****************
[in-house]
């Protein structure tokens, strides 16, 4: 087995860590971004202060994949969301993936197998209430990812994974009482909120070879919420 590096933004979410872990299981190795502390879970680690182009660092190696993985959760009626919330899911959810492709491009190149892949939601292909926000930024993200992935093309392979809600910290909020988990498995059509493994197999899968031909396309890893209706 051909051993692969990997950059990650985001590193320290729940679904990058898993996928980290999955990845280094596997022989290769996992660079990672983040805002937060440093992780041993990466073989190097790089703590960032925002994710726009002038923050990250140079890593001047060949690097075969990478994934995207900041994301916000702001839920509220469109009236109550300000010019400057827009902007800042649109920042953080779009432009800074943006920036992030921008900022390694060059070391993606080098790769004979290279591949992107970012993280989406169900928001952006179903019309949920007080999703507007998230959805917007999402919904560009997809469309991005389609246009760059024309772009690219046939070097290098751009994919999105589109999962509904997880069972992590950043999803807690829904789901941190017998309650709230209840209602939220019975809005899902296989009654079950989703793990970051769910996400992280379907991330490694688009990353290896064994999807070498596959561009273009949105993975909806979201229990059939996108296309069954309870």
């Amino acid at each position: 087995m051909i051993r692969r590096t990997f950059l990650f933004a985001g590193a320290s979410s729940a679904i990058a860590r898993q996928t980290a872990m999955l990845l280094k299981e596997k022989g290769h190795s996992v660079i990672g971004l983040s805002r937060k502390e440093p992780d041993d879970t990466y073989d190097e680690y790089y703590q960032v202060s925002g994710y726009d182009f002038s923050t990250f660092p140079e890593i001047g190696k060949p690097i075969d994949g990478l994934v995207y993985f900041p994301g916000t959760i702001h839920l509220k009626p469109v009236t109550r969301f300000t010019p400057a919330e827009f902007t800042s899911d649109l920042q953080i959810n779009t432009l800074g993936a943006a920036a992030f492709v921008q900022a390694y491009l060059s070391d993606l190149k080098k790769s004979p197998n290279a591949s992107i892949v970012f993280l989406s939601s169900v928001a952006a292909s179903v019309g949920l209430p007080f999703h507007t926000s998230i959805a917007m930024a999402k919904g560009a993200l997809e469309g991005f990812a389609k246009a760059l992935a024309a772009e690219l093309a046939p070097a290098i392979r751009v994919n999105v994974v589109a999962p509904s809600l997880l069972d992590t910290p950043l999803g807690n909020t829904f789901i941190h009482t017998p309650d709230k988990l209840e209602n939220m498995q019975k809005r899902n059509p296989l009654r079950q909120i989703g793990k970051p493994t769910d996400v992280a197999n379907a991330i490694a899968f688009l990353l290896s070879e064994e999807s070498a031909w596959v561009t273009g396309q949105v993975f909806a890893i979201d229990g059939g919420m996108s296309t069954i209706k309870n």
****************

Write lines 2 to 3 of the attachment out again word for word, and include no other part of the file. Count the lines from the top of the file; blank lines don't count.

């Protein structure tokens, strides 16, 4: 087995860590971004202060994949969301993936197998209430990812994974009482909120070879919420 590096933004979410872990299981190795502390879970680690182009660092190696993985959760009626919330899911959810492709491009190149892949939601292909926000930024993200992935093309392979809600910290909020988990498995059509493994197999899968031909396309890893209706 051909051993692969990997950059990650985001590193320290729940679904990058898993996928980290999955990845280094596997022989290769996992660079990672983040805002937060440093992780041993990466073989190097790089703590960032925002994710726009002038923050990250140079890593001047060949690097075969990478994934995207900041994301916000702001839920509220469109009236109550300000010019400057827009902007800042649109920042953080779009432009800074943006920036992030921008900022390694060059070391993606080098790769004979290279591949992107970012993280989406169900928001952006179903019309949920007080999703507007998230959805917007999402919904560009997809469309991005389609246009760059024309772009690219046939070097290098751009994919999105589109999962509904997880069972992590950043999803807690829904789901941190017998309650709230209840209602939220019975809005899902296989009654079950989703793990970051769910996400992280379907991330490694688009990353290896064994999807070498596959561009273009949105993975909806979201229990059939996108296309069954309870």
């Amino acid at each position: 087995m051909i051993r692969r590096t990997f950059l990650f933004a985001g590193a320290s979410s729940a679904i990058a860590r898993q996928t980290a872990m999955l990845l280094k299981e596997k022989g290769h190795s996992v660079i990672g971004l983040s805002r937060k502390e440093p992780d041993d879970t990466y073989d190097e680690y790089y703590q960032v202060s925002g994710y726009d182009f002038s923050t990250f660092p140079e890593i001047g190696k060949p690097i075969d994949g990478l994934v995207y993985f900041p994301g916000t959760i702001h839920l509220k009626p469109v009236t109550r969301f300000t010019p400057a919330e827009f902007t800042s899911d649109l920042q953080i959810n779009t432009l800074g993936a943006a920036a992030f492709v921008q900022a390694y491009l060059s070391d993606l190149k080098k790769s004979p197998n290279a591949s992107i892949v970012f993280l989406s939601s169900v928001a952006a292909s179903v019309g949920l209430p007080f999703h507007t926000s998230i959805a917007m930024a999402k919904g560009a993200l997809e469309g991005f990812a389609k246009a760059l992935a024309a772009e690219l093309a046939p070097a290098i392979r751009v994919n999105v994974v589109a999962p509904s809600l997880l069972d992590t910290p950043l999803g807690n909020t829904f789901i941190h009482t017998p309650d709230k988990l209840e209602n939220m498995q019975k809005r899902n059509p296989l009654r079950q909120i989703g793990k970051p493994t769910d996400v992280a197999n379907a991330i490694a899968f688009l990353l290896s070879e064994e999807s070498a031909w596959v561009t273009g396309q949105v993975f909806a890893i979201d229990g059939g919420m996108s296309t069954i209706k309870n």